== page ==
The older son of Isaac and Rebekah, and the twin brother of Jacob (Gen. 25.24–26). His ruddy and hairy appearance, as well as his preference for hunting and the outdoor life, distinguished him from his brother. Despite the apparent connection between his name and his hairiness in Genesis 25.25, the etymology of Esau remains uncertain. Esau also is considered the ancestor of the Edomites (Gen. 36.9).
Genesis 25.29–34 relates how Esau foolishly sold his birthright to Jacob for the price of a meal whose name in Hebrew (ʾādōm) resembles Edom, another name for Esau (Gen. 36.1). Jacob, acting on the advice of Rebekah, then tricked Isaac into making him the principal heir by disguising himself as his older brother and obtaining his father's blessing (Gen. 27). Esau eventually shunned revenge, was reconciled with Jacob, and settled in Seir (Gen. 33).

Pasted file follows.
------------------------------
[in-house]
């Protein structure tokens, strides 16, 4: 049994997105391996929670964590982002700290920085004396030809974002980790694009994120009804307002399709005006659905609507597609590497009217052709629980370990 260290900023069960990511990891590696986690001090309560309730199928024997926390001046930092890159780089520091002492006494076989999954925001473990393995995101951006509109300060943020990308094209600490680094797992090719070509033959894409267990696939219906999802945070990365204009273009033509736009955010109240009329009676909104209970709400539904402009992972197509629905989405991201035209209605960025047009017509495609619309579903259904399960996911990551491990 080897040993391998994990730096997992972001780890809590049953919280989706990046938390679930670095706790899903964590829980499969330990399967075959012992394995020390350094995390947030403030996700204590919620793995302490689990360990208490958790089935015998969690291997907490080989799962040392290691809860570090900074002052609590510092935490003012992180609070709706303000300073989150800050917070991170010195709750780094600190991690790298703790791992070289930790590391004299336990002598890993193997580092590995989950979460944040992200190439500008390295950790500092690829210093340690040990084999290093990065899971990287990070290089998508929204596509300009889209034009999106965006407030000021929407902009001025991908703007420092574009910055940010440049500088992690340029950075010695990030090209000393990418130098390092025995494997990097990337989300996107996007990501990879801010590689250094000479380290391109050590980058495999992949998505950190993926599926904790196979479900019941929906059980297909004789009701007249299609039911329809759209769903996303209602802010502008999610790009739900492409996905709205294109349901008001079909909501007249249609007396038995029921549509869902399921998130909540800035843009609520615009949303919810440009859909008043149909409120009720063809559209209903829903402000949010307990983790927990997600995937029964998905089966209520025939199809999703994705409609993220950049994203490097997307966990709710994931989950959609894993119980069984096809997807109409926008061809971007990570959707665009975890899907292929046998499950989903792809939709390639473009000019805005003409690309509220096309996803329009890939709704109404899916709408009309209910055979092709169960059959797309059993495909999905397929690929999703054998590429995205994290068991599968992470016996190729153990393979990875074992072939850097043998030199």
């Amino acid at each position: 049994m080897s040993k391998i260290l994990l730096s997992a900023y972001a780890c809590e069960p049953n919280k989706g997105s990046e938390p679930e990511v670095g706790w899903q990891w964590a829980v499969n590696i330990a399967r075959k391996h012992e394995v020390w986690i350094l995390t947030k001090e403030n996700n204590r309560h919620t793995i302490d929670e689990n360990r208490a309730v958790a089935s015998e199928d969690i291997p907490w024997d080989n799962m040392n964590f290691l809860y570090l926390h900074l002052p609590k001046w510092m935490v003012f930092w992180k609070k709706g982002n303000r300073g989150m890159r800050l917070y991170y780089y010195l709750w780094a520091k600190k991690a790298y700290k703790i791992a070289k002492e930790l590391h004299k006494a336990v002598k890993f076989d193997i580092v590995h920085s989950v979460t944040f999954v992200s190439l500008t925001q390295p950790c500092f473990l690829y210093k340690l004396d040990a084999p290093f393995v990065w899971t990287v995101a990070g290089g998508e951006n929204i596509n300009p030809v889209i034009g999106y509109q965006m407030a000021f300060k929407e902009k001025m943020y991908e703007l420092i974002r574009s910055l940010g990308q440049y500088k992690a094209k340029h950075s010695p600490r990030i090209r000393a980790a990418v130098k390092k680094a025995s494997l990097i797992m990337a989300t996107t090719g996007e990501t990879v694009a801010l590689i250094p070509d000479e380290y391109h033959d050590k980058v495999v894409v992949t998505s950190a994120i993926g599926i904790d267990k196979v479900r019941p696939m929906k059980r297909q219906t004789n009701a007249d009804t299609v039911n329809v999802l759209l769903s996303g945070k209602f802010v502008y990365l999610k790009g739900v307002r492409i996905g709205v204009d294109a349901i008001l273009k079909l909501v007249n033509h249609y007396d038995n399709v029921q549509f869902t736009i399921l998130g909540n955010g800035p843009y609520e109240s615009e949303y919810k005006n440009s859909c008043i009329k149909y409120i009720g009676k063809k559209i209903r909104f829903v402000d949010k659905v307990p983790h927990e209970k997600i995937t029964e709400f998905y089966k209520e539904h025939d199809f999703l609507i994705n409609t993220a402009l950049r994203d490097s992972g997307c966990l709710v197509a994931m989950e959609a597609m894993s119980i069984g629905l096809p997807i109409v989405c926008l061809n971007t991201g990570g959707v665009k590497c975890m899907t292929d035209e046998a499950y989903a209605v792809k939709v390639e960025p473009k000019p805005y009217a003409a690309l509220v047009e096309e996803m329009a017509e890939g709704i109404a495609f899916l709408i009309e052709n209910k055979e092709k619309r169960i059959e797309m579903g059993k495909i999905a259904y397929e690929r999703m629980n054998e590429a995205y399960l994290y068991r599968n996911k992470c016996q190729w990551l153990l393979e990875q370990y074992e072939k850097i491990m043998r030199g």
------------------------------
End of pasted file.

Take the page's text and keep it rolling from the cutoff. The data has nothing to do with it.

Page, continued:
Most scholars view the stories of Jacob and Esau not only as folktales about fraternal relationships and reversals of fortune but also as Israelite depictions of the ambivalent and sometimes treacherous relationship between Edomites (sons of Esau) and Israelites (sons of Jacob) over territorial claims and other ethnopolitical issues (2 Sam. 8.12–14; 2 Kings 8.20–22; Obad.). Ethnopolitical relationships are ostensibly reflected in notices about Esau's marriages to women of various ethnic origins (Gen. 26.34; 28.9) and about his progeny (Gen. 36).
Within Christianity Esau became a central example in debates concerning the right of Christians to the blessings promised by God to the descendants of Isaac (Rom. 9.6–14) and in debates about predestination.
Hector Ignacio Avalos